At a briefing for Congressional staff on the harmful impact that H.R. 2374 would have on retirement security, PRC Senior Policy Advisor Norman Stein detailed the need for unconflicted investment advice in retirement plans and called for the defeat of the bill. For more information, read the Pension Rights Center’s July 8, 2013, letter opposing H.R. 2374.
I’m speaking today both as an academic—I teach tax and benefits law at Drexel University—and as Senior Policy Advisor to the Pension Rights Center—a 37-year-old consumer advocacy organization dedicated to protecting the rights of employees, retirees and their families in retirement plans.
I’ll be discussing the threat proposed legislation, H.R. 2374, poses to the Department of Labor’s ability to move forward with its regulatory process to ensure that Americans receive unbiased investment advice about how to invest their assets in 401(k) plans and individual retirement accounts.
Our nation is experiencing a looming retirement crisis. The Center for Retirement Research estimates that we have a $6.6 trillion retirement savings gap—the difference between what people have already saved for retirement and what they already should have saved.
This is an enormous savings shortfall and it is compounded by permitting salespeople with serious conflicts of interest to advise people how to invest their 401(k) and IRA money.
So this issue is not just academic. It’s about protecting real workers, real retirees, and their families from real harm.
To understand why investment advisors are permitted to give retirement advice despite serious conflicts of interest we need to go back in history a bit.
For those of you who may be new to these issues, ERISA is the pension reform law that Congress enacted in 1974. It sets high standards for the people who run retirement plans and for the people who give investment advice that affects retirement savings.
ERISA says unambiguously that people and firms that give investment advice to people in retirement plans are fiduciaries and that fiduciaries cannot generally have disabling conflicts of interest. This is not a new idea. It has been the law for close to half a century.
But in 1975 the Department of Labor adopted a regulation that artificially constricted the meaning of investment advice. That regulation said that ERISA only makes an investment advisor a fiduciary if the advice is continuous and there is mutual agreement that the investment advice will be the primary basis for making investment decisions.
So under this narrow definition, an investment advisor can shed his fiduciary status simply by saying that any advice I give you is not intended to serve as the primary basis for your investment decisions.
Why was the definition so narrowly constructed?
Well, the world in 1975 was a very different world than it is today. Steve Jobs was still tinkering in his dad’s garage, e-mail meant mail in envelopes, Jennifer Aniston was in first grade, and more pertinent, the 401(k) plan had not yet been invented and only a few thousand individual retirement accounts had been opened.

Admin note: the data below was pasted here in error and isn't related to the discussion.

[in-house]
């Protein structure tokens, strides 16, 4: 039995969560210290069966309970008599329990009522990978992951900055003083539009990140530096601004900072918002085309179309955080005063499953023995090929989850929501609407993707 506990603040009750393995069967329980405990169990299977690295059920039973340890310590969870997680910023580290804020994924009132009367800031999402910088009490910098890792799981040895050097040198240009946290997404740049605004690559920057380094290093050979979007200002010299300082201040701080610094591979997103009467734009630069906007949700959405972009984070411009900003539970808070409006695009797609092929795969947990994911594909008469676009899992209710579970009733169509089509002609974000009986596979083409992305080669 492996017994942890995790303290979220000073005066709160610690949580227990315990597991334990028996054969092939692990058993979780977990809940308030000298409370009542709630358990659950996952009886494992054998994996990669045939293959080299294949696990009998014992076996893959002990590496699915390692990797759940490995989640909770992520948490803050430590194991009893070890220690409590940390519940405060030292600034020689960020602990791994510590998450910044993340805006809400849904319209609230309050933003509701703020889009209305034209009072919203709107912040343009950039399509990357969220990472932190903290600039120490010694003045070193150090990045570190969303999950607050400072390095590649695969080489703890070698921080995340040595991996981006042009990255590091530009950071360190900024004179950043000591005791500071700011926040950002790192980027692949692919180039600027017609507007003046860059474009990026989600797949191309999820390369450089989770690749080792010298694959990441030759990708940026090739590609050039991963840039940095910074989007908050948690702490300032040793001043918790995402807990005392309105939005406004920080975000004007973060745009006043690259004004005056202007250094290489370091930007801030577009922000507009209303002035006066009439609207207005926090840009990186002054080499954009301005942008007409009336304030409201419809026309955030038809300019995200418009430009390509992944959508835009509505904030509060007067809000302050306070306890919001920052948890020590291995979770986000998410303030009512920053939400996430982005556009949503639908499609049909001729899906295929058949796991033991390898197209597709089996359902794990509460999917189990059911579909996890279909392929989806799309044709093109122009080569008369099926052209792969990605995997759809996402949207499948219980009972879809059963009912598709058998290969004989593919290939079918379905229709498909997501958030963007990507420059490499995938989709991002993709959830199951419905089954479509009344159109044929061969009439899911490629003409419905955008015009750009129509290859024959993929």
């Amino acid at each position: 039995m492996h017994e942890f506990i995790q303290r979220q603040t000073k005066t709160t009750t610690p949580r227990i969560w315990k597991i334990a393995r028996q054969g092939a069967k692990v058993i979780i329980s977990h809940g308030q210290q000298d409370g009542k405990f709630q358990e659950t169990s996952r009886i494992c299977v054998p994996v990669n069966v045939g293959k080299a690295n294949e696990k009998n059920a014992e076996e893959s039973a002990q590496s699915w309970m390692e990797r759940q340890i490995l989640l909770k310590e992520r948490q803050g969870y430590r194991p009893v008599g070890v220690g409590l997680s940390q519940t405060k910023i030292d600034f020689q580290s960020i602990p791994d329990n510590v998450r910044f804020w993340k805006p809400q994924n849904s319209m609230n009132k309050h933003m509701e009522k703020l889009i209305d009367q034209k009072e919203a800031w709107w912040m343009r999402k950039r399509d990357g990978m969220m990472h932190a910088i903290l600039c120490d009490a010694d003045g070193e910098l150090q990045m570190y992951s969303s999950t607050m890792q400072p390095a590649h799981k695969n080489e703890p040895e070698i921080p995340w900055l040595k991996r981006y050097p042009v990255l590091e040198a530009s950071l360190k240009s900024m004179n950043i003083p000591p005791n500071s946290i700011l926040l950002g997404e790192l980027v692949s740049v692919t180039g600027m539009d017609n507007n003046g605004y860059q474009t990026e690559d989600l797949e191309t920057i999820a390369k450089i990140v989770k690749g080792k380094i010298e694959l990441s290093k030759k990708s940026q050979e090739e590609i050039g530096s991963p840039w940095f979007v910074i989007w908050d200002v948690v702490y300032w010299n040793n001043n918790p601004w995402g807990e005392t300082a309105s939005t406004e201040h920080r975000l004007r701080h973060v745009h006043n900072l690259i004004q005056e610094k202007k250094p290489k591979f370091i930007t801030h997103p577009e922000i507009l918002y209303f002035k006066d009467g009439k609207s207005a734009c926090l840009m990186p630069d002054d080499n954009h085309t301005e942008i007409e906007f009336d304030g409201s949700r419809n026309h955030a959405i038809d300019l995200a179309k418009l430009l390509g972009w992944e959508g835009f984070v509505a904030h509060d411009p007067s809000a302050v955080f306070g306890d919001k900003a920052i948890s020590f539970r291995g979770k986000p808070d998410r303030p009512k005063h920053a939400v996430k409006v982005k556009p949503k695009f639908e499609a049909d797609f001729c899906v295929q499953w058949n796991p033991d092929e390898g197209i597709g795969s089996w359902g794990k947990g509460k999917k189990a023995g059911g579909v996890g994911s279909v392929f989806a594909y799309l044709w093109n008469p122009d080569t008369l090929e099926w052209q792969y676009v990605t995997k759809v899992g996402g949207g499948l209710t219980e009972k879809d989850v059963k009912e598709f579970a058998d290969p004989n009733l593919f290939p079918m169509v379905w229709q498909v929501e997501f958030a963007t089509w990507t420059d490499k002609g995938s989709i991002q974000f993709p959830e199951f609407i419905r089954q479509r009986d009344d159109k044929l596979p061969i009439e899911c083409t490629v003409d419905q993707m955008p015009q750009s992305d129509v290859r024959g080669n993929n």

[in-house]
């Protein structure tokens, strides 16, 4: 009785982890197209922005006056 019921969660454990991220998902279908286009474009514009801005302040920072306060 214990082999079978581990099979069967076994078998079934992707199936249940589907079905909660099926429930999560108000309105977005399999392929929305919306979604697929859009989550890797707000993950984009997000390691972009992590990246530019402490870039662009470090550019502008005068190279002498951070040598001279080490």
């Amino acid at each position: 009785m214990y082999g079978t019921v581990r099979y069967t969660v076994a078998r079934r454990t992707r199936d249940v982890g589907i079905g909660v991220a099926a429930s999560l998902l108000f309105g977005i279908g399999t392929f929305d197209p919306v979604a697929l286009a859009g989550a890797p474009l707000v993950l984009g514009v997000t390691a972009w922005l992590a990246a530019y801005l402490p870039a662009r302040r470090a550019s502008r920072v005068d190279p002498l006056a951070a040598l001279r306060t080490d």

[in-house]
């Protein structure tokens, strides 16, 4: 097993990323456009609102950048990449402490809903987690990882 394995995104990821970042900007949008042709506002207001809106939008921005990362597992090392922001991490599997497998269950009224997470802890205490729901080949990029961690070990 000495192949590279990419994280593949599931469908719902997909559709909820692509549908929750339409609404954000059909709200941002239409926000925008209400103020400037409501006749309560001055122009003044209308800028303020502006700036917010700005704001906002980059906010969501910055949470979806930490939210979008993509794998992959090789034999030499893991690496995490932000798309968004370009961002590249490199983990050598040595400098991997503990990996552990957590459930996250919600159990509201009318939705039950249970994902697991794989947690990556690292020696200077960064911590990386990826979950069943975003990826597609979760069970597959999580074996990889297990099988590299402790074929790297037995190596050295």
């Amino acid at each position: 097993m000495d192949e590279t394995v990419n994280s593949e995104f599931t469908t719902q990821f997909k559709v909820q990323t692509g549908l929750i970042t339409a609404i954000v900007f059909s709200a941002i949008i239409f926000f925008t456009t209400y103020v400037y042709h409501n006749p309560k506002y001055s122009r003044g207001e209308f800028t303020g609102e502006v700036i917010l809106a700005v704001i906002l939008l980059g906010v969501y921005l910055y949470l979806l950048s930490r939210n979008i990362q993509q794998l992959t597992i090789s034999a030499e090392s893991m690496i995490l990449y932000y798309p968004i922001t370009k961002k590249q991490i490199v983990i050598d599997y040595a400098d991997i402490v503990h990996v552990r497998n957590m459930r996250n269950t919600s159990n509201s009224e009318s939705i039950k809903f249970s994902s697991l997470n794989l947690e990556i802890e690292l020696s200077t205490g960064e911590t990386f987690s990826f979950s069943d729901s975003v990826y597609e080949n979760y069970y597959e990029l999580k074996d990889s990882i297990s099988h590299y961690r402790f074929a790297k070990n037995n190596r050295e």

Few plans gave individual participants the responsibility of making investment decisions—instead, plan assets were generally managed by professional money managers and they were the ones who received investment recommendations from brokers and others. These money managers had the experience and sophistication to evaluate investment recommendations and to identify the conflicts of interest of those people who made the recommendations.
The world has changed in the intervening decades. Today, some 60 million workers participate in 401(k) plans and assets in IRAs exceed $5 trillion dollars, with the majority of the IRA money flowing from roll-overs from employer-sponsored retirement plans.
The people participating in 401(k) plans and IRAs are, for the most part, everyday people without extensive investment training or experience. As a result, they are highly dependent on the advice offered to them by the investment industry.
Unfortunately the recommendations they receive are sometimes infected by serious conflicts of interest. Some brokers, hiding in the shadows of the 1975 regulation, guide their clients toward investments that maximize the broker’s commissions and other compensation, regardless of whether the client might be better served by other investment options.
And here this gets a bit personal for me. My brother and I recently went over my 85-year-old mother’s investment portfolio with her. Her investment adviser had her primarily in a mutual fund invested 46 percent in stock and 35 percent in junk bonds, a ridiculous level of risk for an octogenarian. So why was my mother in this risky fund? Well, it paid her broker an extremely high sales fee and continued to pay his firm fees for each year my mother remained in the fund. I suspect that these payments may have clouded her broker’s judgment.
It is thus good, necessary, and fitting that the Department of Labor is looking to update its 38-year-old rule to address current reality.
Of course, no one yet knows what a new regulation will say, but we do know that representatives of the investment industry and consumer advocates, such as the Pension Rights Center, will have ample opportunity to review and comment and engage in dialog with the Department of Labor when it does propose new rules.
Congress should defeat H.R. 2374 and allow the Department of Labor to do its job of protecting the retirement savings of American working men and women.